Today I have finished up a guest blog entry on ecofantasy for Charlie Stross, which you can read here.
I have also prepared for tomorrow’s thoroughly fabulous launch of License Expired: The Unauthorized James Bond, by making sure my reading of my Moneypenny story, “Through Your Eyes Only,” comes in under the five minute limit. I’ve booked a Send My Hair to the Sixties appointment at a place called Blo, and now I’ve also reminded you all that if you happen to be in Toronto, you really would be very very welcome to this shindig. (I tell you this even though, according to math, it increases my chances of winning the bespoke suit ChiZine Publications is giving away as a prize if you don’t come.) It’s at the Pravda Vodka House on 44 Wellington Avenue East. If you don’t want a bespoke suit, you can put my name on the raffle ticket.
(Are contributors even entitled to enter the raffle? Do I know? Don’t burst my bubble, okay?)
Earlier today, Iposted critiques for the last round of the Writing the Fantastic workshop at the UCLA Extension Writers’ Program. Next up: revision exercises! (I do still have a few slots open in the winter session of Creating Universes, Building Worlds, by the way). I have worked on a novel called The After People, fetched food from two separate groceries, and written out some questions for the SFContario panel on economics in genre fiction that I’ll be moderating next Saturday.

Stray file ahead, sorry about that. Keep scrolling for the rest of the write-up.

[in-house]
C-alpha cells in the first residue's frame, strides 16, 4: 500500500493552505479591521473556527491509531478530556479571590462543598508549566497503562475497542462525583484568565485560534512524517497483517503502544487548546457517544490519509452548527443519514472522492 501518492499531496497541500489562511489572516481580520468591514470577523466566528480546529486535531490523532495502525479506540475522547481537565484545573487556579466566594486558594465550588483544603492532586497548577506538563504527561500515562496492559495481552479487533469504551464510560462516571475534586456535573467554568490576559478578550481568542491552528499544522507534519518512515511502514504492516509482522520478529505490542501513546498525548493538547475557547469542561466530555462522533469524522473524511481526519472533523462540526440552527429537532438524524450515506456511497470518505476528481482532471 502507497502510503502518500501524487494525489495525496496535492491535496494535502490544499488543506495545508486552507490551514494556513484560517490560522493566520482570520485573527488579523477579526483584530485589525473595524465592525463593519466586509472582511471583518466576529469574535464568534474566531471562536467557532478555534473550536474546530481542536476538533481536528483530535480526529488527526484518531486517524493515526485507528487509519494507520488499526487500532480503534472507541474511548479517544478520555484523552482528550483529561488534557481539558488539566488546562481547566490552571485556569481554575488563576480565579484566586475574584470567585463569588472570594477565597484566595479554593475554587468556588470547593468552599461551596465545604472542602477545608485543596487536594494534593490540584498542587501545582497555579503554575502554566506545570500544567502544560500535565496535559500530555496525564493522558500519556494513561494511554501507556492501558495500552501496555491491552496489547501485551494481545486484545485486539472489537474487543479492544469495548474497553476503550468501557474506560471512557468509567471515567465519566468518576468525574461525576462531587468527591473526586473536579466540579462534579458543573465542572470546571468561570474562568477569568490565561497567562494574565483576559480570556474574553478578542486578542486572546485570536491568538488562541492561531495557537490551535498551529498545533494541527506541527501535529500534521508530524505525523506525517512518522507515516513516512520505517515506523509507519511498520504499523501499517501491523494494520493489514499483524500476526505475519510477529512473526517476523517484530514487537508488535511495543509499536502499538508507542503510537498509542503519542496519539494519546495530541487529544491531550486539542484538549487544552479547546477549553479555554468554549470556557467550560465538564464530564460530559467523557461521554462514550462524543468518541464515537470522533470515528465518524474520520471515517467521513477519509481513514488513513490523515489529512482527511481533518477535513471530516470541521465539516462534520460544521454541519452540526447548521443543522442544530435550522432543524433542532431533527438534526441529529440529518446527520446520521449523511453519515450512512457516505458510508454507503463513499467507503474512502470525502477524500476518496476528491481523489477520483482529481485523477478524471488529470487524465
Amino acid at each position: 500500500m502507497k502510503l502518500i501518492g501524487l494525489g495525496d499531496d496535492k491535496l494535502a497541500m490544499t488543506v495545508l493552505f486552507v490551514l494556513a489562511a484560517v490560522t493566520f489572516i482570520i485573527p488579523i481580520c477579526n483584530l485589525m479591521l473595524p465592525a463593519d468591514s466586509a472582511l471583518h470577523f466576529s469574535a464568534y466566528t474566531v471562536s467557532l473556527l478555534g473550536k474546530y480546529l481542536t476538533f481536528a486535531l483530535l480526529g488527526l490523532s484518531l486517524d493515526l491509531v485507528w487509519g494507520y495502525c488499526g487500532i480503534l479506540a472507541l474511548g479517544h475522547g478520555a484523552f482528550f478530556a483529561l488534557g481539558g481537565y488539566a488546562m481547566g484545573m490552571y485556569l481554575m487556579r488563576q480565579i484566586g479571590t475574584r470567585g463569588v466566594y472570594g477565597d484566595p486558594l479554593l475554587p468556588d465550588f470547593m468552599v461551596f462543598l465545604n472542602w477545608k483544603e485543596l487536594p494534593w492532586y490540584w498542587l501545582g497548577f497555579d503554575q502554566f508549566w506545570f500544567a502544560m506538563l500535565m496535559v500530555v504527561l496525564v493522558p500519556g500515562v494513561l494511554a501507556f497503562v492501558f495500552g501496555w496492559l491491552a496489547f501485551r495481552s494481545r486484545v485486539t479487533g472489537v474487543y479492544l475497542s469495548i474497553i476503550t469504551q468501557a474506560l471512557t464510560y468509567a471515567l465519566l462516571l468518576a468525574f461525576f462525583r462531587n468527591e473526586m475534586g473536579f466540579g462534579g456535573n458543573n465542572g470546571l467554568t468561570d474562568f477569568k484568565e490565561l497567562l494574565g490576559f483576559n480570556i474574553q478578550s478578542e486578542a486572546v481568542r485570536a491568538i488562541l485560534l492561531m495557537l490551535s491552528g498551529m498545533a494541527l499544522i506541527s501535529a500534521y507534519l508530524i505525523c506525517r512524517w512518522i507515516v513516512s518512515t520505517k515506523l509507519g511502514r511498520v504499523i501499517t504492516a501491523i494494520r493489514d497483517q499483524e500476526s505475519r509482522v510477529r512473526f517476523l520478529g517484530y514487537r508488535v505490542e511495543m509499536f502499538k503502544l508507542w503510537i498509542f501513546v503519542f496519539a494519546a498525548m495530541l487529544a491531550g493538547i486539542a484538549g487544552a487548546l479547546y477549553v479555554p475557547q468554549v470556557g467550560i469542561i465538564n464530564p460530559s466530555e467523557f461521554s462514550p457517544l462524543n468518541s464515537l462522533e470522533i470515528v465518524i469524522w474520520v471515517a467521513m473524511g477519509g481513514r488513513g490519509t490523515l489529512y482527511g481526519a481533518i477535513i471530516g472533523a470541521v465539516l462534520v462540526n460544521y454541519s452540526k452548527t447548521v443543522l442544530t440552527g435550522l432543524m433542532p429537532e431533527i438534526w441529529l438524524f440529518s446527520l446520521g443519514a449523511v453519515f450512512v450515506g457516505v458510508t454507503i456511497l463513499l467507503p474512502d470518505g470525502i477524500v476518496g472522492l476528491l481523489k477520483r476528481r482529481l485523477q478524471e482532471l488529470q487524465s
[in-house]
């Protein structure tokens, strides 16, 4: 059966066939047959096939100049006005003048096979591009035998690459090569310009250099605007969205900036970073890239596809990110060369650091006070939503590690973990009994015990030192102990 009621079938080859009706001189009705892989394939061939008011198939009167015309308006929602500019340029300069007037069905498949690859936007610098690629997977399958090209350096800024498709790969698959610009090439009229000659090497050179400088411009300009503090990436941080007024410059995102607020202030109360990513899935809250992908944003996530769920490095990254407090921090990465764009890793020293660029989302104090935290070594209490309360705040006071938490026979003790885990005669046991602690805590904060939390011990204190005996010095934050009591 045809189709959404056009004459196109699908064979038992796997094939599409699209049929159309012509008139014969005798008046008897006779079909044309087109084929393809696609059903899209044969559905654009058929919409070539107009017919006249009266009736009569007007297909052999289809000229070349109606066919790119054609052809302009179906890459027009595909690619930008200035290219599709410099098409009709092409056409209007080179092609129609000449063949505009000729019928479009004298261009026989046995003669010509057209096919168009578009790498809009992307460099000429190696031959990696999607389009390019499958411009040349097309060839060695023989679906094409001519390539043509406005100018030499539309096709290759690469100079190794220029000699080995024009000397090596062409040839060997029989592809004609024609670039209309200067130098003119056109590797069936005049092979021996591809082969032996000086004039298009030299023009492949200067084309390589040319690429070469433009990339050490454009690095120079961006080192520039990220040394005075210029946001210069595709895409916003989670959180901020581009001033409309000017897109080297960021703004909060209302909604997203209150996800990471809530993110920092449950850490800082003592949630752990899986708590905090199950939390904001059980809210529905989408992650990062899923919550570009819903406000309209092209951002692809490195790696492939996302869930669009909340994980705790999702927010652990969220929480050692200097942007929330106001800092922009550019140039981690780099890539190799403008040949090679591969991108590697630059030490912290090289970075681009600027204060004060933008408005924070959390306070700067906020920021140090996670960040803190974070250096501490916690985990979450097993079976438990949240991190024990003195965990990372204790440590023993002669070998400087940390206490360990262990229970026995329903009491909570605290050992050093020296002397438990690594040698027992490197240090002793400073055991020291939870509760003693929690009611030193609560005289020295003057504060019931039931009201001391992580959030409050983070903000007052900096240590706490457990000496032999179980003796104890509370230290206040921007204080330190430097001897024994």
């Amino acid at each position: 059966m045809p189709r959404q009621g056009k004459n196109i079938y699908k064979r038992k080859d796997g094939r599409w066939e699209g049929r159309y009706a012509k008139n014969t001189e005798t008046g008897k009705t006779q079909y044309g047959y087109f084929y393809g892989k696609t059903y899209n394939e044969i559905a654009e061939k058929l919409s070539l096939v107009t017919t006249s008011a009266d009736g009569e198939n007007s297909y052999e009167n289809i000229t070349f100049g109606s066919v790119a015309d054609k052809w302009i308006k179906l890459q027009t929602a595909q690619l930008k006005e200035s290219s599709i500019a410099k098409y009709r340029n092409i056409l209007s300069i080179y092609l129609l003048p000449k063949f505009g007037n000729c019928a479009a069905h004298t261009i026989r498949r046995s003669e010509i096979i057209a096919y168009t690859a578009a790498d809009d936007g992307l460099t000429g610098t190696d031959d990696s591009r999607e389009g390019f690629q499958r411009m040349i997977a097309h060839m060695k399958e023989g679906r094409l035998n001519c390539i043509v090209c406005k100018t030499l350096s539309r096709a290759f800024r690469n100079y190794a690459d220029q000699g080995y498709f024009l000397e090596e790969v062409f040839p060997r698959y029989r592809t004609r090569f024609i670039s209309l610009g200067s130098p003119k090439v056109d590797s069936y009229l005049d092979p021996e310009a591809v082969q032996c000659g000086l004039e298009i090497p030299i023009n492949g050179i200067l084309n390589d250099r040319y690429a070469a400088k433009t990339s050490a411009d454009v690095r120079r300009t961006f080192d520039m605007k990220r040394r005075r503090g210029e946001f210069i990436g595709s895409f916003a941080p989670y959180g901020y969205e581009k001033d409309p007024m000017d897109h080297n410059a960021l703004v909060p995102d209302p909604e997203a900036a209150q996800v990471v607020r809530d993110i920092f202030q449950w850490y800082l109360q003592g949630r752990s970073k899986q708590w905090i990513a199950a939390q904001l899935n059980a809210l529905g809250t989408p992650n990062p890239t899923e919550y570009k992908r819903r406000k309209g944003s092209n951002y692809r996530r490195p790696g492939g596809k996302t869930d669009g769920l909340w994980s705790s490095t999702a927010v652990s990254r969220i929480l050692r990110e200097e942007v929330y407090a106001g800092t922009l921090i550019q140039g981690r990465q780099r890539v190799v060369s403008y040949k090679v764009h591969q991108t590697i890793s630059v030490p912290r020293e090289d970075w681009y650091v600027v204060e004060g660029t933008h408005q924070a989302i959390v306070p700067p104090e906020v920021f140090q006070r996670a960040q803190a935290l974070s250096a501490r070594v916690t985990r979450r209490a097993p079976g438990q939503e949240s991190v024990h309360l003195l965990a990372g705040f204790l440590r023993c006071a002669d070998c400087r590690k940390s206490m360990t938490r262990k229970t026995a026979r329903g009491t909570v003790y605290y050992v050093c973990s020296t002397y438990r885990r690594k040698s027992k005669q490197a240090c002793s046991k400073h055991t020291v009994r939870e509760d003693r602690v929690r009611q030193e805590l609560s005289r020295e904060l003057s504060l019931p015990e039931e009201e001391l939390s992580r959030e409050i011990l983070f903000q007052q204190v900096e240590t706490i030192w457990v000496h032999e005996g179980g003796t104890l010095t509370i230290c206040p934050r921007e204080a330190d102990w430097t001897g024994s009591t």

I made a salad, drank coffee, ate a persimmon before it had a chance to liquefy and contemplated my upcoming Tor.com review of Thing Explainer: Complicated Stuff in Simple Words by Randall Munroe of XKCD fame. Contemplated in this context is indeed a fancy term for “But she didn’t write a single word yet.”
Emails have been answered. Dishes have been washed.
And, since all this virtue and productivity means I am ignoring my young, I have refilled the bird feeder, which is the modern equivalent of slapping the kids down in front of Sesame Street with some Ritz Crackers.
The Heroine Question is on hiatus for a week, maybe two, as I reboot from World Fantasy Convention, gear up for SF Contario/Canvention 35, and figure out all the things I want to accomplish before A Daughter of No Nation is out on December 1st.
One of the very exciting things on that list is attending the launch of Licence Expired, The Unauthorized James Bond. As you see from this cunning invitational postcard, it will be at the swanky Pravda Vodka Bar. The publishers, World Fantasy Award winning ChiZine Publications, also offer this important info: Costumes and Bond-themed dress is highly encouraged, and there will be prizes for the best costumes.
Drinks! Costumes! Prizes! Incredibly warped fiction with a License to Kill! My story is about Moneypenny, and is called “Through Your Eyes Only.” Kelly’s is an alternate ending for From Russia with Love, and it is sick beyond all measure. How can you pass this up?